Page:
Inhaled glucocorticoids (also called inhaled corticosteroids or ICS) have fewer and less severe adverse effects than orally-administered glucocorticoids, and they are widely used to treat asthma and chronic obstructive pulmonary disease (COPD) [ 1 ]. However, there are concerns about the systemic effects of ICS, particularly as they are likely to be used over long periods of time, in infants, children, and older adults [ 2,3 ]. The safety of ICS has been extensively investigated since their introduction for the treatment of asthma 30 years ago [ 4-9 ].
Oral and injectable systemic corticosterois are steroid hormones prescribed to decrease inflammation in diseases and conditions such as arthritis (rheumatoid arthritis, for example), ulcerative colitis, Crohn's disease, asthma, bronchitis, some skin rashes, and allergic or inflammatory conditions that involve the nose and eyes. Examples of systemic corticosteroids include hydrocortisone (Cortef), cortisone, prednisone (Prednisone Intensol), prednisolone (Orapred, Prelone), and methylprednisolone (Medrol, Depo-Medrol, Solu-Medrol). Some of the side effects of systemic corticosteroids are swelling of the legs, hypertension, headache, easy bruising, facial hair growth, diabetes, cataracts, and puffiness of the face.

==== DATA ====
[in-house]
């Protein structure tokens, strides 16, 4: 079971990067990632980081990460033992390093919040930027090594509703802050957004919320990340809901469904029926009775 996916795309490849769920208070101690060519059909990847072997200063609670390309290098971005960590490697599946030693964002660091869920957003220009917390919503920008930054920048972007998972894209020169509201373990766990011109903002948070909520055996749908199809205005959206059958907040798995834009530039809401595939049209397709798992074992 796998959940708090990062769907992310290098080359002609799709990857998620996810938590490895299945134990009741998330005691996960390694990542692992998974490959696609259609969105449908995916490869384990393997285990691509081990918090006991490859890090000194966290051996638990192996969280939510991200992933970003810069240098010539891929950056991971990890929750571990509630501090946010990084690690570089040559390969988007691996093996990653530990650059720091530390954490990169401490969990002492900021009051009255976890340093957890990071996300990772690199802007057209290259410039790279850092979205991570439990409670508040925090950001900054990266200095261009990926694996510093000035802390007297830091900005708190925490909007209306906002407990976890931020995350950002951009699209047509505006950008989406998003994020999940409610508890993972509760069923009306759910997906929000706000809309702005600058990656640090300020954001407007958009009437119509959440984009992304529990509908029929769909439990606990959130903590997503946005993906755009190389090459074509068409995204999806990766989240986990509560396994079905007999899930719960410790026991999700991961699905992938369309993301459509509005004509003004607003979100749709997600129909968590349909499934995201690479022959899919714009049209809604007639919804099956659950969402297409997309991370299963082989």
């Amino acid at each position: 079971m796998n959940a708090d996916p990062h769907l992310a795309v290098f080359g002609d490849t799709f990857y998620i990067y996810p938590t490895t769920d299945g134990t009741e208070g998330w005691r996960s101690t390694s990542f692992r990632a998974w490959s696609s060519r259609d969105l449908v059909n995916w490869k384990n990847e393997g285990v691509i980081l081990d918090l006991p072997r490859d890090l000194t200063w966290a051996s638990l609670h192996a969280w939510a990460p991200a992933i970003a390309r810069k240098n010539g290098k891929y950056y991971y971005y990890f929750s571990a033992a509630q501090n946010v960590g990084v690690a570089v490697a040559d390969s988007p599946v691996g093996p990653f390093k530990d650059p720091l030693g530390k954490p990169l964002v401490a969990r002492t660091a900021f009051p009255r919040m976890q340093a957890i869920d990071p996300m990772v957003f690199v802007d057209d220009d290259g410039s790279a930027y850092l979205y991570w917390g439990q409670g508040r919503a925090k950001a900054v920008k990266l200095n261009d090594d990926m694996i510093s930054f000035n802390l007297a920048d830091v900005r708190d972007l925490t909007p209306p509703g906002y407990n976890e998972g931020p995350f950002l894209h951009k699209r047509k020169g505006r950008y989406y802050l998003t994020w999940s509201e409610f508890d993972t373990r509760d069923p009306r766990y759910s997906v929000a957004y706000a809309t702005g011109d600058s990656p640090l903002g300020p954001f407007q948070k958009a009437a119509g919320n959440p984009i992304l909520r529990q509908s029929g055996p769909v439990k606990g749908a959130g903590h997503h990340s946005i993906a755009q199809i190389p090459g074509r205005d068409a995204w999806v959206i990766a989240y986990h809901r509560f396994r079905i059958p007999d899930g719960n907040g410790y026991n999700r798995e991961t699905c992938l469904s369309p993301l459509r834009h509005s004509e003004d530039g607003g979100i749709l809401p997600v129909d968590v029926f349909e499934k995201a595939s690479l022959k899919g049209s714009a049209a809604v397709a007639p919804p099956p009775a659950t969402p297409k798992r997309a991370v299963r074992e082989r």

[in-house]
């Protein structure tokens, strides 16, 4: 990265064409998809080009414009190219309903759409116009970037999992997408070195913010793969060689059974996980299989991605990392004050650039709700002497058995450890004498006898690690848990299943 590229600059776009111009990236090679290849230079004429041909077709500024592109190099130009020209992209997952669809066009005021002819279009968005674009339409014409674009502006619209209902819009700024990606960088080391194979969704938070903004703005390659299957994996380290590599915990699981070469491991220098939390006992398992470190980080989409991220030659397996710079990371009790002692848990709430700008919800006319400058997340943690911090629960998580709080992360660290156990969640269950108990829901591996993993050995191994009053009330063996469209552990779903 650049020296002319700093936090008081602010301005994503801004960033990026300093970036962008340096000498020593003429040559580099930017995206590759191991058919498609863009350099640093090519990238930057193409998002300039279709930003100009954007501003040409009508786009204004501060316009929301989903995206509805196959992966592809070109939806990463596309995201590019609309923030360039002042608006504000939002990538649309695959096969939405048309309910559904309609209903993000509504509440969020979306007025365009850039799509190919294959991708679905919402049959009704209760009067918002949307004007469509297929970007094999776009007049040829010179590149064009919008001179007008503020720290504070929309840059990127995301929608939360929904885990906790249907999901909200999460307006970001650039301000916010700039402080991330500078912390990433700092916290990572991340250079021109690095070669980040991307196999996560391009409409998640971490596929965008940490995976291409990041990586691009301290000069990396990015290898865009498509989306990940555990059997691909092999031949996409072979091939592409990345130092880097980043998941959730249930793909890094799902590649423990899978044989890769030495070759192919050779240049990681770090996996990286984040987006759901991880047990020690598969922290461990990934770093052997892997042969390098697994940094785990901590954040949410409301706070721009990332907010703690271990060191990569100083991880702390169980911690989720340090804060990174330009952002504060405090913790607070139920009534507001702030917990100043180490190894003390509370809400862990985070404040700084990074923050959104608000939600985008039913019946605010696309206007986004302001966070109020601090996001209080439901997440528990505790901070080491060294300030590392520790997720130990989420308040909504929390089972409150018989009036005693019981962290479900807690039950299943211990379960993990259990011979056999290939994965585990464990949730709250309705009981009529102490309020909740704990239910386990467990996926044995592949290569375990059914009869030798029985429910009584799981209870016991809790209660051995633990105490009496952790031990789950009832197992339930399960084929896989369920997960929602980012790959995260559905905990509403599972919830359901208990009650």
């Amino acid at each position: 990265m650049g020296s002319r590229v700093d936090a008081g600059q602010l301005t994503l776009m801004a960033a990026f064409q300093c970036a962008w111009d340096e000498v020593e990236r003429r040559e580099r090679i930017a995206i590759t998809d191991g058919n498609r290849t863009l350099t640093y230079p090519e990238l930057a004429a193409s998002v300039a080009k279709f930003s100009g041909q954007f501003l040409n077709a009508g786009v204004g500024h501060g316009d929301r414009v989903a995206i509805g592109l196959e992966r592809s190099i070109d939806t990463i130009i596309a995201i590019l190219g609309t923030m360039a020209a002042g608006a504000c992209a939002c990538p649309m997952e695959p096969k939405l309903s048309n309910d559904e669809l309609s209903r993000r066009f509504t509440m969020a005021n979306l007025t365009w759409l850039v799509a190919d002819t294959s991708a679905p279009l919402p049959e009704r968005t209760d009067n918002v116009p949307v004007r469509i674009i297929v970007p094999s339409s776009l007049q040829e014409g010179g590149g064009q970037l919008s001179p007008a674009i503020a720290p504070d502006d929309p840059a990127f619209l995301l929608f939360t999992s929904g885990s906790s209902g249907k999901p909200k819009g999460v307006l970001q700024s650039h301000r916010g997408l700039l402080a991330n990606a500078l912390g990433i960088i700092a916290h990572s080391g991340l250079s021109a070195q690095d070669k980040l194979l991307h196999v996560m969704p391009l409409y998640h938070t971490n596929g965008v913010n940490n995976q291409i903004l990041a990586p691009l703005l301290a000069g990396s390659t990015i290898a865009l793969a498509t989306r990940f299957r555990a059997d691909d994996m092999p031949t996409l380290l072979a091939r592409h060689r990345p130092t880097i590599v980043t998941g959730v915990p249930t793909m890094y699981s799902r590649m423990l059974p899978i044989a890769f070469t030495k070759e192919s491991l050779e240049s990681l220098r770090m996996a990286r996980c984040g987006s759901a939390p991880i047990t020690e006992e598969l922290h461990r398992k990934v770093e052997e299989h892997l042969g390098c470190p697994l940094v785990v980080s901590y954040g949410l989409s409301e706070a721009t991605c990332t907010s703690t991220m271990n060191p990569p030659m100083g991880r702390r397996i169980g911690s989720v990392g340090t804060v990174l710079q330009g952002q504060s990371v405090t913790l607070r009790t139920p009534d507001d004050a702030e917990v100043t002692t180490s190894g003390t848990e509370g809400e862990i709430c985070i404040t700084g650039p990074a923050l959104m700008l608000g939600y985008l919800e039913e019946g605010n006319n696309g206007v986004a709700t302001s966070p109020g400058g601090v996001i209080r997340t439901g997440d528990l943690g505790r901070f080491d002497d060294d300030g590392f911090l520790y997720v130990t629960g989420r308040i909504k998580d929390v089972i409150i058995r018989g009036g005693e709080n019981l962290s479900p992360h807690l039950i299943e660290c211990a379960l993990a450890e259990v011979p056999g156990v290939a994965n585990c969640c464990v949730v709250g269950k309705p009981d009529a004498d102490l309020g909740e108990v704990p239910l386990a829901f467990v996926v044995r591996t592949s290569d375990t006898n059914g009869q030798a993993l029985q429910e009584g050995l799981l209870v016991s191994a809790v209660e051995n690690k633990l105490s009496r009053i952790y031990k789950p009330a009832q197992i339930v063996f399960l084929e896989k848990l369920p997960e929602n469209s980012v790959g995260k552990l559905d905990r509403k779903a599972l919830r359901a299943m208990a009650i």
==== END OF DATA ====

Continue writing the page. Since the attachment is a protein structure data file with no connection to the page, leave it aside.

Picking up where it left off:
Healing from Plantar Fasciitis will take a commitment from you. You’ll need to commit to daily rest periods, icing, stretching and the daily wear of specialized orthotics. Some people find it hard to make the time or make the promise to themselves to do what they need to in order to recover. If you’re finding this a challenge, consider the fact that undertaking the work of treating your Plantar Fasciitis now at home could save you from having to take injections or undergo costly surgeries later. Your chances for recovery are extremely good, if you’re ready to make the commitment, and Heel That Pain is ready to help you, every step of the way .